By Olivia Cahoon
Part 1 of 2
Since the late 1980s, three-dimensional (3D) print technology has transformed how we view print. Additive technology changes how products are prototyped and with increasing engineering-grade materials, matured additive manufacturing systems, and industry-specific application development, the technology continues to expand.
Founded in 2008, FATHOM began in a garage in San Ramon, CA with its first employee hired in 2009. The company exclusively sold PolyJet-based 3D printers by Objet. Soon after, it started to offer 3D printing services.
After Objet and Stratasys merged in 2012, FATHOM sold PolyJet and fused deposition modeling (FDM) based 3D printers and additive manufacturing equipment. Rich Stump, principal/co-founder, FATHOM, says at this time the company made a significant investment in production services as an advanced manufacturer.
Today, FATHOM employs 75. 24,000 square feet in office and manufacturing space exists between locations in Oakland, CA and Seattle, WA. The company recently completed its largest expansion with more production capacity for additive technology and traditional manufacturing processes.
Services offered include prototype and production part like 3D printing, CNC machining, concept development, injection molding, research and development, tooling, and urethane casting. The company works with all industry types but commonly works with industrial designers and mechanical engineers in apparel, electronics, consumer products, and medical.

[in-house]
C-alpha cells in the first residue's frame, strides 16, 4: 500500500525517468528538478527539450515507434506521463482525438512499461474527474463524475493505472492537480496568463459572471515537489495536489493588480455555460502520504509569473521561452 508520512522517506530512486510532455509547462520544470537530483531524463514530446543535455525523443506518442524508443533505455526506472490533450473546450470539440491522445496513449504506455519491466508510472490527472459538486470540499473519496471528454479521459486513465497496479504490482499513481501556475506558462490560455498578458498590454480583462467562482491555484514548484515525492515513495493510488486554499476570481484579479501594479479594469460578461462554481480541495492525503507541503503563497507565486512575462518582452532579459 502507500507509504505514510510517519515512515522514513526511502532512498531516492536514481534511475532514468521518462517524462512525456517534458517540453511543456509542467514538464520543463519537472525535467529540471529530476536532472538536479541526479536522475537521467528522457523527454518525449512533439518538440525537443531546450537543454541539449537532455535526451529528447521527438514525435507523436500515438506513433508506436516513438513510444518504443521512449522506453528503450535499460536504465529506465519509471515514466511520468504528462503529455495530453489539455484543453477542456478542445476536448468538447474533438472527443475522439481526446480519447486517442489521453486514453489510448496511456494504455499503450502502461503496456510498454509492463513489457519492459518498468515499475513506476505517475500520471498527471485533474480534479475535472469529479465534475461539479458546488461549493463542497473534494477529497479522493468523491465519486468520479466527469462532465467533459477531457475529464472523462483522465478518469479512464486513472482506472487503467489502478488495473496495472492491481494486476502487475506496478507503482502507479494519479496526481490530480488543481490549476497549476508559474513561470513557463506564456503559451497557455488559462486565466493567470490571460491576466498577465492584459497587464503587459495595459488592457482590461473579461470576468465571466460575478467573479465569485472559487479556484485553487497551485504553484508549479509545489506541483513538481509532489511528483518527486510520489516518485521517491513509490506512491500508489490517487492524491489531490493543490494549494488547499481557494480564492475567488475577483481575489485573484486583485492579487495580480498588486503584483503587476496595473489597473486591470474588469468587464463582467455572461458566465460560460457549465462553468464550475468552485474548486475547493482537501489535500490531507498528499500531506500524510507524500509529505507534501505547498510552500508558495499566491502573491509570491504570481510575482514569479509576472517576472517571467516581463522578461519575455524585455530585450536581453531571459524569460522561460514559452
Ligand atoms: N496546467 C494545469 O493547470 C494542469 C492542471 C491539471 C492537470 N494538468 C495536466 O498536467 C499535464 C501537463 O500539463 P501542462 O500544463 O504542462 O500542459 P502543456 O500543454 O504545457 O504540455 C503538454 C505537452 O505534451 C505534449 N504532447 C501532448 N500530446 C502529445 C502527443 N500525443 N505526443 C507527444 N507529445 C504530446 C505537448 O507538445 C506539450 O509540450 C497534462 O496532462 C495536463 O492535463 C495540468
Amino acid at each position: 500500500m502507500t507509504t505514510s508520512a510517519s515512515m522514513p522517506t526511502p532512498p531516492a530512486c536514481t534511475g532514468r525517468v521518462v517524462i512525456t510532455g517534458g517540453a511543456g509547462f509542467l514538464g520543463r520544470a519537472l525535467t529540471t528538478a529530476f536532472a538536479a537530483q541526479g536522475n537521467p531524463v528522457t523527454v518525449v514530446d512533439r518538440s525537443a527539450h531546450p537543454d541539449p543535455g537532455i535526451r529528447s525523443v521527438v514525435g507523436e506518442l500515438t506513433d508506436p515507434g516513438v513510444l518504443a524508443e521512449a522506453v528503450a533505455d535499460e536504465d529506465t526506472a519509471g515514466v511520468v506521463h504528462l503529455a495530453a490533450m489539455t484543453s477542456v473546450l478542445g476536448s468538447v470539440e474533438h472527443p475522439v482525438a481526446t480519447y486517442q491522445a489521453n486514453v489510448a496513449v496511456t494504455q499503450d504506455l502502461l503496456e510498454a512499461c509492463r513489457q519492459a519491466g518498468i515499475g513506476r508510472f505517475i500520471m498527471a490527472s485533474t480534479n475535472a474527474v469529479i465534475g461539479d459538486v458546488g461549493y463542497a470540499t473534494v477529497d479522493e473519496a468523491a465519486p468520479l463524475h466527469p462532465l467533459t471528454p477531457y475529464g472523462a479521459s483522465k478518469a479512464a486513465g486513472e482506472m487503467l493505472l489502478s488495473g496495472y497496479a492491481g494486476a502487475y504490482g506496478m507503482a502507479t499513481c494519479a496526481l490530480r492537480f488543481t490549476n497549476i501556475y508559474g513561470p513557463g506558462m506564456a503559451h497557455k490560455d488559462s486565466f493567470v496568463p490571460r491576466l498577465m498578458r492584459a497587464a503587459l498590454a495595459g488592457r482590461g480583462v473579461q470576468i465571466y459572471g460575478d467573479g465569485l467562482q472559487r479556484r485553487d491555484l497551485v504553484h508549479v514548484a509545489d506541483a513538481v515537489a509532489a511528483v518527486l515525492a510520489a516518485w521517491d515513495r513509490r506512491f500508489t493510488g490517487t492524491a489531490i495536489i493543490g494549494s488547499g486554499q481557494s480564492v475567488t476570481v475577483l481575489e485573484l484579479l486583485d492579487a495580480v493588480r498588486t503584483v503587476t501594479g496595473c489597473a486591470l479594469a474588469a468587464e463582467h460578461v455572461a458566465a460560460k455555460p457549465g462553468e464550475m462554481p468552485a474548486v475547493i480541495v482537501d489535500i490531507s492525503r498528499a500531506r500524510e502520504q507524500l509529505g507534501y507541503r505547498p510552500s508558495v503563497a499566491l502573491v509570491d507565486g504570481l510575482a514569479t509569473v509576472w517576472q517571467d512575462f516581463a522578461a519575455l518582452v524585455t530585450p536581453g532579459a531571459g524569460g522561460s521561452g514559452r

“We support their prototype fabrication and production part needs, as well as provide expertise and guidance that enhances and accelerates the production development process,” explains Stump. For example, FATHOM recently worked with the Mercedes-Benz Xtron Lab to produce more than 240 electromechanical tiles for an internet of things connected cargo delivery management system.
The Beginning of 3D
FATHOM’s team is composed of experts with extensive 3D industry experience. Stump believes 3D technology is trending, and as a result, there is an increase of available engineering-grade materials, matured additive manufacturing systems, and industry-specific application development.
“Users are more knowledgeable and comfortable with 3D printing. Enterprise-level 3D printing has proven itself as a serious means of production,” he continues.
The company first built its manufacturing center around 3D printing and additive manufacturing expertise and then added traditional manufacturing equipment and processes. It started using Objet’s PolyJet-based systems because of its range of material options that meet a variety of application types.
According to Stump, the company believed the platform had future hope for manufacturing applications given its speed, resolution, and material mixing capabilities—and it still does. “The ability to 3D print multi-material parts continues to be a major benefit of PolyJet and the material offering is always being further developed,” he explains.
FDM-based systems by Stratasys create durable 3D printed parts in engineering-grade materials. FATHOM recently installed a beta system from Stratasys, the Continuous Build 3D Demonstrator, to increase FDM throughput to support customer needs for direct digital manufacturing. FATHOM leverages the Continuous Build 3D Demonstrator to go beyond prototyping in the digital fabrication production process.